Monday 18 February 2019

RTE and the Department of Communications locked in discussions over €108m windfall

 

The sale of RTE’s Donnybrook site netted e107.5m
The sale of RTE’s Donnybrook site netted e107.5m
Samantha McCaughren

Samantha McCaughren

RTE and the Department of Communications are locked in discussions about how the broadcaster spends its windfall from the €107.5m sale of land at its Donnybrook site.

Documents released under the Freedom of Information Act show that significant discussions around the use of the extra money have been ongoing between RTE, the department and the Broadcasting Authority of Ireland (BAI). These discussions are against a background of RTE strongly pushing for a number of measures to increase its licence fee income.

RTE's annual report recently showed it recorded a net gain after tax of €78.5m from the land sale after project costs and restructuring costs of €29.6m were accounted for.

The documents show that the BAI sought legal advice on its role in relation to the surplus recorded as a result of the land sale. RTE has insisted that money be used for capital investment and restructuring and has already used some money to reorganise its campus.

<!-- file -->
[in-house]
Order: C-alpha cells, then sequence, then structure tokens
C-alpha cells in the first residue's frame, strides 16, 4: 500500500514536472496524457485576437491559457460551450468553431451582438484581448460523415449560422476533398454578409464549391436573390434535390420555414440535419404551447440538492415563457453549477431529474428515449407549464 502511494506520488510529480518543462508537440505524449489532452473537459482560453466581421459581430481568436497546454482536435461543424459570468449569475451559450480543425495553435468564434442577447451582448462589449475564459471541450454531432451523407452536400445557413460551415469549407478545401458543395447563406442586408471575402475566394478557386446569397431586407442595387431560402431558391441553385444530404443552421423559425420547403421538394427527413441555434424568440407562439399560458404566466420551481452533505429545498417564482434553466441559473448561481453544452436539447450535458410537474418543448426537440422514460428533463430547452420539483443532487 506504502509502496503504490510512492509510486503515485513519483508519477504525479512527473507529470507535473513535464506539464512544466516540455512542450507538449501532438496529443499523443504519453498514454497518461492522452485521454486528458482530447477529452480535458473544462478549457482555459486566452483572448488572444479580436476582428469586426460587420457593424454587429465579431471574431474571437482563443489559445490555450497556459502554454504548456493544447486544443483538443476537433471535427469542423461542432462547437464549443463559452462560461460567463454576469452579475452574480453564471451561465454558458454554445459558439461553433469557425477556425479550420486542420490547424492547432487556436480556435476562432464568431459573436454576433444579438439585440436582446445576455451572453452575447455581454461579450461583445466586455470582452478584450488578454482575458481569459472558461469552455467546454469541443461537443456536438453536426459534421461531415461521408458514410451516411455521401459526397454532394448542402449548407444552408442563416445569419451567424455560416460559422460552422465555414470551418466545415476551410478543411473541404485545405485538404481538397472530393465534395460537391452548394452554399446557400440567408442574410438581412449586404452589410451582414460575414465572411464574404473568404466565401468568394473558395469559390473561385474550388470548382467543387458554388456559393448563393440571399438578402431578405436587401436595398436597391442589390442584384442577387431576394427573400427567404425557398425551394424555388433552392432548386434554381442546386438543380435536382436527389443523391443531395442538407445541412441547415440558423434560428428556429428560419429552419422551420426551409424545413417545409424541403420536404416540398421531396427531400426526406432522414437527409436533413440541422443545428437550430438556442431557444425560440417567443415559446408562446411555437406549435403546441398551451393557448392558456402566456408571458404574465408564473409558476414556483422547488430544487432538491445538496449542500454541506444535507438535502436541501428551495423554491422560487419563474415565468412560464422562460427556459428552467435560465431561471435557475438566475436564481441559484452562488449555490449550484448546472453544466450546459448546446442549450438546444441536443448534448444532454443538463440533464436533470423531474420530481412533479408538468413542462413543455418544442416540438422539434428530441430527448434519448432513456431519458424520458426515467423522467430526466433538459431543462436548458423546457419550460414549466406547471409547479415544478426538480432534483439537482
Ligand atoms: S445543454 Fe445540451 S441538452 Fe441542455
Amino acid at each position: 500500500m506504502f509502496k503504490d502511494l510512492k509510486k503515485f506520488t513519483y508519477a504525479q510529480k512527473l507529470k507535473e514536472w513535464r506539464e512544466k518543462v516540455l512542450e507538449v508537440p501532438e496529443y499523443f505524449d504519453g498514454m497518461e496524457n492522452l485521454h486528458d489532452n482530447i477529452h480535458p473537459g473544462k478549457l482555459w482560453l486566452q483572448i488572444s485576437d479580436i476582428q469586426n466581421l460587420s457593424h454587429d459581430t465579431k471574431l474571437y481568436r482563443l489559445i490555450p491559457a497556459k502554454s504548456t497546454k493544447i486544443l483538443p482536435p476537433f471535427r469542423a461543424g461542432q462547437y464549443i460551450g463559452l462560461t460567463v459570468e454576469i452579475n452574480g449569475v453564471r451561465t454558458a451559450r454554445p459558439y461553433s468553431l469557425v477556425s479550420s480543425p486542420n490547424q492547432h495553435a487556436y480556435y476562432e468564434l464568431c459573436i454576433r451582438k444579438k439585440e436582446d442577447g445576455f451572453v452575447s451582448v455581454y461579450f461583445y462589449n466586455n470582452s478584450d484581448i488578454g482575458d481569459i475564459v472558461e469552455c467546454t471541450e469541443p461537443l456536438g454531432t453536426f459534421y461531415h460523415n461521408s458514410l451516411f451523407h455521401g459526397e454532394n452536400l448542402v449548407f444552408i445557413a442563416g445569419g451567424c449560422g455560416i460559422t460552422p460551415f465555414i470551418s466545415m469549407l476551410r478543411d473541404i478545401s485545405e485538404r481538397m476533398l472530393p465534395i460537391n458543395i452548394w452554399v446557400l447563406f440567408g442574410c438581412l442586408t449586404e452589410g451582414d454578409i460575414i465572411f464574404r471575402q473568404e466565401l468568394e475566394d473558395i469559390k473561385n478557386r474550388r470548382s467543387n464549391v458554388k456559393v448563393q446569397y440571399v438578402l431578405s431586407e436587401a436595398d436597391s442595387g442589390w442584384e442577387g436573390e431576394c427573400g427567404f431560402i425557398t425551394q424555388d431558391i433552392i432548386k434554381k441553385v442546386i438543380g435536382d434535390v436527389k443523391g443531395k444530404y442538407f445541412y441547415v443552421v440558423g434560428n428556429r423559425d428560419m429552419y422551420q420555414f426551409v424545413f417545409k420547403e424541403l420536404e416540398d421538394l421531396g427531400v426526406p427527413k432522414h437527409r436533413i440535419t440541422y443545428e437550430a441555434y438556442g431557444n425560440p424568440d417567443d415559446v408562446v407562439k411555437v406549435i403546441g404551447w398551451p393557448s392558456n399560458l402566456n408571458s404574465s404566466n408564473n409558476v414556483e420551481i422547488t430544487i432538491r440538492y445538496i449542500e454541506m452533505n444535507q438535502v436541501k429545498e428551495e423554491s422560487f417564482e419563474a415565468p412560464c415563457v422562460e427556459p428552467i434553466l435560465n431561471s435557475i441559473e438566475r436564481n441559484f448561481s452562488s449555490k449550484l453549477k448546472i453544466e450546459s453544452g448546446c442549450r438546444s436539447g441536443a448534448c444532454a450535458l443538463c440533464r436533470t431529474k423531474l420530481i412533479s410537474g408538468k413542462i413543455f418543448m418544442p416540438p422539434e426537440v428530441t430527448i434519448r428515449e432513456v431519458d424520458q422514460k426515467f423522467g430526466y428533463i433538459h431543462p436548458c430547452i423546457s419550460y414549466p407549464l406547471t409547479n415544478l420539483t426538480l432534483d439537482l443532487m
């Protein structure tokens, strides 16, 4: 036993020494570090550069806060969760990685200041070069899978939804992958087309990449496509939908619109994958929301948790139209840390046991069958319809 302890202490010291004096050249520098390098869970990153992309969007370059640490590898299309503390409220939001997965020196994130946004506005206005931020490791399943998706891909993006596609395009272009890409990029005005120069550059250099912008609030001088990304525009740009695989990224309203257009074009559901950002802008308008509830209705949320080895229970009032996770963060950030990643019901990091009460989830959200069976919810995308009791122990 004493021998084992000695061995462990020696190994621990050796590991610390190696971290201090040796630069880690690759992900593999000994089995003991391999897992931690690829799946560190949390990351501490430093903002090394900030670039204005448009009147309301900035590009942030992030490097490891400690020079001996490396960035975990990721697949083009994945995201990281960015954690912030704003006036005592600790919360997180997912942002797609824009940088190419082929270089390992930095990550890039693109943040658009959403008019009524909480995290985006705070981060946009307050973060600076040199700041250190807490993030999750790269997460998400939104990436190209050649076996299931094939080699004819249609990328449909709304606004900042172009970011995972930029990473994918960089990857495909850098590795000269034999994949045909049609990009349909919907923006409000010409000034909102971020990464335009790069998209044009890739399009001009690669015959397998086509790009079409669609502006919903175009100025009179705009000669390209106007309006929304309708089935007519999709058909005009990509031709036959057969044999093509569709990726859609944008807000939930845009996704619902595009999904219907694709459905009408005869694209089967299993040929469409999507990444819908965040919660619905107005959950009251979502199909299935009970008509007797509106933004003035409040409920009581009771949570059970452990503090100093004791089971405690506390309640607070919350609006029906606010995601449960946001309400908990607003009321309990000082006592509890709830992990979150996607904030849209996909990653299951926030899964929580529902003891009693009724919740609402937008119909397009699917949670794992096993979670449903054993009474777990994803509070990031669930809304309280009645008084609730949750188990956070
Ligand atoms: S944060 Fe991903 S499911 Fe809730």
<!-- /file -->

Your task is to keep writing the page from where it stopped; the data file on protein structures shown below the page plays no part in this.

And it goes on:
It has made it clear that it does not want to use the windfall to plug holes in its running costs after reporting a deficit of €6.4m in 2017. However, the department is understood to be working closely with RTE on its spending plans.

RTE previously submitted its redundancy plan packages to the Department of Public Expenditure.

RTE director general Dee Forbes said last month that if the broadcaster is to return to a sustainable financial footing, Government action on reforming the licence fee system is essential, asserting that the current system is missing out on more than €50m. One of her key issues is the licence fee evasion rate, which is at close to 15pc.

However, An Post recently commissioned an analysis by consultants Accenture which concluded that a crackdown on licence fee evasion would only deliver an extra €11.3m a year to RTE. The evasion rate worked out under a formula agreed with Government is judged to be 14.6pc and RTE has said this is much higher than in other countries. However, the An Post report argued that the Irish rate is overstated by around 2pc to 2.5pc due to flawed assumptions.

It also argued that some countries' evasion rates were closer to 10pc, which would narrow the gap between current evasion rates and acceptable levels of evasion.

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